How Not To Run a User-Feedback Session

        <p>Early this week we pushed out an initial Alpha version of our current project at work (an online system to assist in Schedule Proofing), and we met with the principal users of the system in the future yesterday to get feedback.  Unfortunately, the meeting wasn&#8217;t nearly as productive as we&#8217;d hoped.  </p>

In many organizations, developers aren’t allowed to conduct these meetings. We don’t have that luxury (and neither do most companies), but the principle is really solid. Developer’s want to educate users on how to use their software, but when trying to get user feedback, education is exactly what you don’t want to provide.

I wasn’t the meeting organizer, so I left the running of the meeting to the other developer on the project, who incidentally has also done most of the UI work. The role that I was taking was to sit back and take notes, so that we would know what we needed to improve. The meeting organizer began the meeting innocuously enough, asking for any feedback that the users had requested. The first item was a feature that was already implemented, and rather than waiting for the user’s to finish providing their feedback, the meeting lead immediately jumped into a miniature training session on the UI. Walked the two users we were talking with through the entire UI, both elements that were already implemented, and elements that we were planning.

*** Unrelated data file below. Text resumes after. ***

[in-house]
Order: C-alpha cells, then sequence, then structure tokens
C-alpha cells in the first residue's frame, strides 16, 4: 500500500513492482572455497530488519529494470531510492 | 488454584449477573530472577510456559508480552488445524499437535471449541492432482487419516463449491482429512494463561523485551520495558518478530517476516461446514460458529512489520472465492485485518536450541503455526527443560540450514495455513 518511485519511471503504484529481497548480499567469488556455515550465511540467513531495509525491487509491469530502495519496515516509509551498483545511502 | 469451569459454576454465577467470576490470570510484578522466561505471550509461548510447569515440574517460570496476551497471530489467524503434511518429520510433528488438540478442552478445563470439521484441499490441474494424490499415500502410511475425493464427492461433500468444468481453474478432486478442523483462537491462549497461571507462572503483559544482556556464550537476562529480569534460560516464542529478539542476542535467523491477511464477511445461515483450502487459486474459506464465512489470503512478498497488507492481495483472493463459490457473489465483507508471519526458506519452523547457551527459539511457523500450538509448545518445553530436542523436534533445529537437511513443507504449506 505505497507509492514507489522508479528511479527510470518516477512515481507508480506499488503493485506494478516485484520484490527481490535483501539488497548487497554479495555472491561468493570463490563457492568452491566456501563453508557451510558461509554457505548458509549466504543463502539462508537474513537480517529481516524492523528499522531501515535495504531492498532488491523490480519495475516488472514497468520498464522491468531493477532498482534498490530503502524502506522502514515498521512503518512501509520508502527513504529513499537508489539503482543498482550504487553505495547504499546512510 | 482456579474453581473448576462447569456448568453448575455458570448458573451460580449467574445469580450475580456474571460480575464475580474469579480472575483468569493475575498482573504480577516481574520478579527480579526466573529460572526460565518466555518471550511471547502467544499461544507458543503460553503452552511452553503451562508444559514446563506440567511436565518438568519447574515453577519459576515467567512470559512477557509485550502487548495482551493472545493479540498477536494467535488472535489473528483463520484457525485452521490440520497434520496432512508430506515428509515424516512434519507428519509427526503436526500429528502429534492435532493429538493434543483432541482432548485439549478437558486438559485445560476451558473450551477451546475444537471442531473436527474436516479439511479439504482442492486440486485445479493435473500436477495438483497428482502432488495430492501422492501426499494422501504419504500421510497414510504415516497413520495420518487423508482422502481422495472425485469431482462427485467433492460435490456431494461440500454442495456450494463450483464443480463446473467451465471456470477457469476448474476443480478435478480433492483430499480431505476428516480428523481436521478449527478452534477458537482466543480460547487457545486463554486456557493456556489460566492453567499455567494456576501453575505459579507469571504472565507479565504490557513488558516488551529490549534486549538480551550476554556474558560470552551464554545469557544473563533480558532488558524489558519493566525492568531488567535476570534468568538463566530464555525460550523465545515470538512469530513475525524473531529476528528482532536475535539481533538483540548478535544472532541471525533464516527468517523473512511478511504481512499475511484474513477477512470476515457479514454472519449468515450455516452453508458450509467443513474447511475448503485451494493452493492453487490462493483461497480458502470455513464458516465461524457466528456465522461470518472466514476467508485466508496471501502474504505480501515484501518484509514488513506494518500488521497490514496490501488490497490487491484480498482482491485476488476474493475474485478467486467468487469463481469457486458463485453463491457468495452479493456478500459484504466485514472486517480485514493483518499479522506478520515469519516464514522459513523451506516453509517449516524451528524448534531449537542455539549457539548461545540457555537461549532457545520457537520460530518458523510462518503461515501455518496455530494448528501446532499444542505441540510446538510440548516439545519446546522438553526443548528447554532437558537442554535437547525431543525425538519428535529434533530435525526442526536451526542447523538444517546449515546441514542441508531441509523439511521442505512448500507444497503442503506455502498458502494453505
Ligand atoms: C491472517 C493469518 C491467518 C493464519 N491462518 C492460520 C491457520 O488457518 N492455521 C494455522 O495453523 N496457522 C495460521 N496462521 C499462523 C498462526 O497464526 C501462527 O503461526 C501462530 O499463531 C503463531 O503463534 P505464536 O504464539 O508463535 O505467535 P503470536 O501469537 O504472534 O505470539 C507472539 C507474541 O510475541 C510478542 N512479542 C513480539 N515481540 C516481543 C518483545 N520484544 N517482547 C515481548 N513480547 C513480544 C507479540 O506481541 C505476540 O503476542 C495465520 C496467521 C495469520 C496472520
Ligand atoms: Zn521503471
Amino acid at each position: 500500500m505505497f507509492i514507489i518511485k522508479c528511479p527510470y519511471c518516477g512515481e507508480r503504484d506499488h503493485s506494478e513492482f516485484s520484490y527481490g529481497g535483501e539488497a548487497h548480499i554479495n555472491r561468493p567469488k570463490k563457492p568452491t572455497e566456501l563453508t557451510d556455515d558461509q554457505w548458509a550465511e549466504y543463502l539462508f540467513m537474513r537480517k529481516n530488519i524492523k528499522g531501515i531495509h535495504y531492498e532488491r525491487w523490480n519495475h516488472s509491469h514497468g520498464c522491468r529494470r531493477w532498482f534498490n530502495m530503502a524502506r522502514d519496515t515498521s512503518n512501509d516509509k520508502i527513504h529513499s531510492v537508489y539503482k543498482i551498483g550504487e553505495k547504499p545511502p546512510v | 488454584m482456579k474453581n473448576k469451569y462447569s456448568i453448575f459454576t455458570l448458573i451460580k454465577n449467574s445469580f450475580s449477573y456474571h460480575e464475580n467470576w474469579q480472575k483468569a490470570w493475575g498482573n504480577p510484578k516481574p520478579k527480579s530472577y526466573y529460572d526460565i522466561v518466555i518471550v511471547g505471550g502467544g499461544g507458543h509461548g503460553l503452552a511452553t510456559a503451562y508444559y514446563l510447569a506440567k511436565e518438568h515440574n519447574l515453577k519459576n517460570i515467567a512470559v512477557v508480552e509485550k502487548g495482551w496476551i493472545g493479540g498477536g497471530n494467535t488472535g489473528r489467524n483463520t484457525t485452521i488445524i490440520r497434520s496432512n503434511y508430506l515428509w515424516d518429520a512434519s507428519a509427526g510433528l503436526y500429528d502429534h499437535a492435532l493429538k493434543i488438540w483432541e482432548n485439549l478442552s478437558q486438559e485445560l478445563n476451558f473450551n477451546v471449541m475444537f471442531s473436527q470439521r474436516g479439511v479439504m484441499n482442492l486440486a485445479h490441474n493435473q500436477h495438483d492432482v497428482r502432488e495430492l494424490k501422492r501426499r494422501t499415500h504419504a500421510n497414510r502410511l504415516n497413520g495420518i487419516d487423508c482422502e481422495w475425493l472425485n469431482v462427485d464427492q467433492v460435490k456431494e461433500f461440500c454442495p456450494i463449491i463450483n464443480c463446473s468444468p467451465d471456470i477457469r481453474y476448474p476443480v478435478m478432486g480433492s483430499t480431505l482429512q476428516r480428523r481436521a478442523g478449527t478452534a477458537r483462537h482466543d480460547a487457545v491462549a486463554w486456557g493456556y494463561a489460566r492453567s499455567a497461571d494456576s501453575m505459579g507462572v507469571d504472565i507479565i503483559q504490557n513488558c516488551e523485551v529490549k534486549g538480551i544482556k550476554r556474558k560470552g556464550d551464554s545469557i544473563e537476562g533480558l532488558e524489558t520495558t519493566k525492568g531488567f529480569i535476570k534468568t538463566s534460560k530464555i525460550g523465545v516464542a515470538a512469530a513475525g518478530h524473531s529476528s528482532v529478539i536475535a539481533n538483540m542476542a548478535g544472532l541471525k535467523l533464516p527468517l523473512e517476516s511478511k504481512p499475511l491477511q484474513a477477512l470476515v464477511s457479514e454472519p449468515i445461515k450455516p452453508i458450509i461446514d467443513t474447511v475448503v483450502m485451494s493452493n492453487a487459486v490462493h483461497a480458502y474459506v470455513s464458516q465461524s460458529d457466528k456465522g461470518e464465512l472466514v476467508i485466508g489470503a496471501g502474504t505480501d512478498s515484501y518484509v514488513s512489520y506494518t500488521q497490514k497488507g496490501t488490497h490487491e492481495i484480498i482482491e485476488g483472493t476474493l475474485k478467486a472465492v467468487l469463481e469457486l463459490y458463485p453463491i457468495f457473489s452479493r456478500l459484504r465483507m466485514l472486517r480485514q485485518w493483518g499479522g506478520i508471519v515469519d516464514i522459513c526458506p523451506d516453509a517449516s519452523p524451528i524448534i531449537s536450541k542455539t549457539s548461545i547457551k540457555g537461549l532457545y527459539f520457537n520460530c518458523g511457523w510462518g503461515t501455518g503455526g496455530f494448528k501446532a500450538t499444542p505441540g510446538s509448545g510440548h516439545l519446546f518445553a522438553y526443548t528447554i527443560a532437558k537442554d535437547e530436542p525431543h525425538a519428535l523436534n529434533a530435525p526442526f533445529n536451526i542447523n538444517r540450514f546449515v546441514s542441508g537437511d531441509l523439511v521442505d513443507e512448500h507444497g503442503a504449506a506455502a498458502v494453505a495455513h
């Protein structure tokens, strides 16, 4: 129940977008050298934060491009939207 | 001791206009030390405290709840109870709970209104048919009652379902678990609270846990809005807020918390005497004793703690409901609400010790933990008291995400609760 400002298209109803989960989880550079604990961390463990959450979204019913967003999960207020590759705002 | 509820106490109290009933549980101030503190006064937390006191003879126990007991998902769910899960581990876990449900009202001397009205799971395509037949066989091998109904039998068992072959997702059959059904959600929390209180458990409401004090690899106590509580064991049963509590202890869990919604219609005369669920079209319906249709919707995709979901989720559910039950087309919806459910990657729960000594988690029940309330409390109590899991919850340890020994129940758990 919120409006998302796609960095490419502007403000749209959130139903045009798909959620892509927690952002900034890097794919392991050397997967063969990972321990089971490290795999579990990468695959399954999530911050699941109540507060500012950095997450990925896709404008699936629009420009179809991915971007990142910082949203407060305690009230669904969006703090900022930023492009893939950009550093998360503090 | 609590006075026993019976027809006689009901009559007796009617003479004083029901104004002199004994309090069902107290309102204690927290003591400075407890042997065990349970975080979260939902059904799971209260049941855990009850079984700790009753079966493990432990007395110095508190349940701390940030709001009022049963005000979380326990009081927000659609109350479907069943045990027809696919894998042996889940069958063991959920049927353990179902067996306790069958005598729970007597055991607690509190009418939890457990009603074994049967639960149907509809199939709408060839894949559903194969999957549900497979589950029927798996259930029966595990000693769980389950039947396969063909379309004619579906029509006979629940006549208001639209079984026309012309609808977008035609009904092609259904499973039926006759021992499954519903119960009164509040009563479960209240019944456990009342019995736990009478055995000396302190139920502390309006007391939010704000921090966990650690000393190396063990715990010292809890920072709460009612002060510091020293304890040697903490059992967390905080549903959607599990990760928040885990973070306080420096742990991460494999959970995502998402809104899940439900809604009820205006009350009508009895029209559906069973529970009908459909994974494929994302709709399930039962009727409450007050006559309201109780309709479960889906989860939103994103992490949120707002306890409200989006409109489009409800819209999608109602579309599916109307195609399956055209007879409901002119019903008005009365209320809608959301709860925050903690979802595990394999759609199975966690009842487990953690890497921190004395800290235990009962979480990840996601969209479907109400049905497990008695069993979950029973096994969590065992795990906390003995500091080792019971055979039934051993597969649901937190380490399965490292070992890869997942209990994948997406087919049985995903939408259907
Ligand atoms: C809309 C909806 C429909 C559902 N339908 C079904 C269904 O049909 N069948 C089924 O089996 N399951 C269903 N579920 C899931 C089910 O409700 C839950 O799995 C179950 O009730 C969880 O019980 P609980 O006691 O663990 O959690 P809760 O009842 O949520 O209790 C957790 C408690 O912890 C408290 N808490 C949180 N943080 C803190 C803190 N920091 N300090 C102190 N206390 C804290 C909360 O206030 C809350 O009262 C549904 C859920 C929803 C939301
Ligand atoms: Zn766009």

Because of this the first half of the feedback meeting, turned into a training meeting. I did nothing, I’d already decided that the meeting wasn’t my responsibility to run, and continued to take notes on what was being said. However, at this point, the feedback we were getting had changed in an incredibly un-useful manner. The feedback we were getting was now regarding things that they really liked the sound of, and perhaps one or two issues which were generally more of a matter of us misunderstanding business-layer needs, rather than the UI feedback we were hoping for.

User Feedback sessions are meant for exactly that. Getting feedback from the users. If the user doesn’t do 90% of the talking, you’re likely approaching the meeting wrong. Because of the impromptu training session our meeting turned into we got basically no feedback on the usability of the application, once we taught how to use the application, things made sense. Problems they had had initially were no longer problems. We learned basically nothing about what we needed to improve.

Due to the specialized nature of the application, and our ease of access to the people who will be using it, we are in a nice position in that we can plan to train the users. However, there is always turnover, and the more discoverable the application is, the less ongoing training will be required. But to figure out where the user’s struggle, we have to let them talk.

Developers are terrible at this. Developers want to help users they see struggling, but that struggle is exactly what the developers need. Let your users struggle, then find out why they struggled, and what you can to prevent it. Resist the urge to help the user. You may be helping them now, but you really aren’t helping yourself in the long run.